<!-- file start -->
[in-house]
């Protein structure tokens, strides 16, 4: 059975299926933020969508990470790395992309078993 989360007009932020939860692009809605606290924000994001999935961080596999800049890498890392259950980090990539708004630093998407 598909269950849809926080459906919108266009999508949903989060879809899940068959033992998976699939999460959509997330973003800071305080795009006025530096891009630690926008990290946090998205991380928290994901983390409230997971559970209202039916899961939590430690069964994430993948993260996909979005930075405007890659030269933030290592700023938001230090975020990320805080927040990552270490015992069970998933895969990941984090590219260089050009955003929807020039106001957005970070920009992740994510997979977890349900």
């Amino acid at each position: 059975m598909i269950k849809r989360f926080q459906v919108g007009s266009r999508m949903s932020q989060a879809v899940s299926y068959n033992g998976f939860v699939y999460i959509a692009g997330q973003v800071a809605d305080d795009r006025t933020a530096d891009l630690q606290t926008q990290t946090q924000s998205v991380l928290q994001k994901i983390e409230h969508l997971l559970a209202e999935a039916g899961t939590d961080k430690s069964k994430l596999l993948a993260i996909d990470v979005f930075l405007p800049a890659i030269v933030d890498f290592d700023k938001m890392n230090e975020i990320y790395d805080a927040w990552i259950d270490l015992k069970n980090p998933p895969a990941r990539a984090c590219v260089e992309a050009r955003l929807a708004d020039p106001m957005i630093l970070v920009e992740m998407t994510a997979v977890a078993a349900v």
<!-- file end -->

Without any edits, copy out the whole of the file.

[in-house]
């Protein structure tokens, strides 16, 4: 059975299926933020969508990470790395992309078993 989360007009932020939860692009809605606290924000994001999935961080596999800049890498890392259950980090990539708004630093998407 598909269950849809926080459906919108266009999508949903989060879809899940068959033992998976699939999460959509997330973003800071305080795009006025530096891009630690926008990290946090998205991380928290994901983390409230997971559970209202039916899961939590430690069964994430993948993260996909979005930075405007890659030269933030290592700023938001230090975020990320805080927040990552270490015992069970998933895969990941984090590219260089050009955003929807020039106001957005970070920009992740994510997979977890349900």
């Amino acid at each position: 059975m598909i269950k849809r989360f926080q459906v919108g007009s266009r999508m949903s932020q989060a879809v899940s299926y068959n033992g998976f939860v699939y999460i959509a692009g997330q973003v800071a809605d305080d795009r006025t933020a530096d891009l630690q606290t926008q990290t946090q924000s998205v991380l928290q994001k994901i983390e409230h969508l997971l559970a209202e999935a039916g899961t939590d961080k430690s069964k994430l596999l993948a993260i996909d990470v979005f930075l405007p800049a890659i030269v933030d890498f290592d700023k938001m890392n230090e975020i990320y790395d805080a927040w990552i259950d270490l015992k069970n980090p998933p895969a990941r990539a984090c590219v260089e992309a050009r955003l929807a708004d020039p106001m957005i630093l970070v920009e992740m998407t994510a997979v977890a078993a349900v």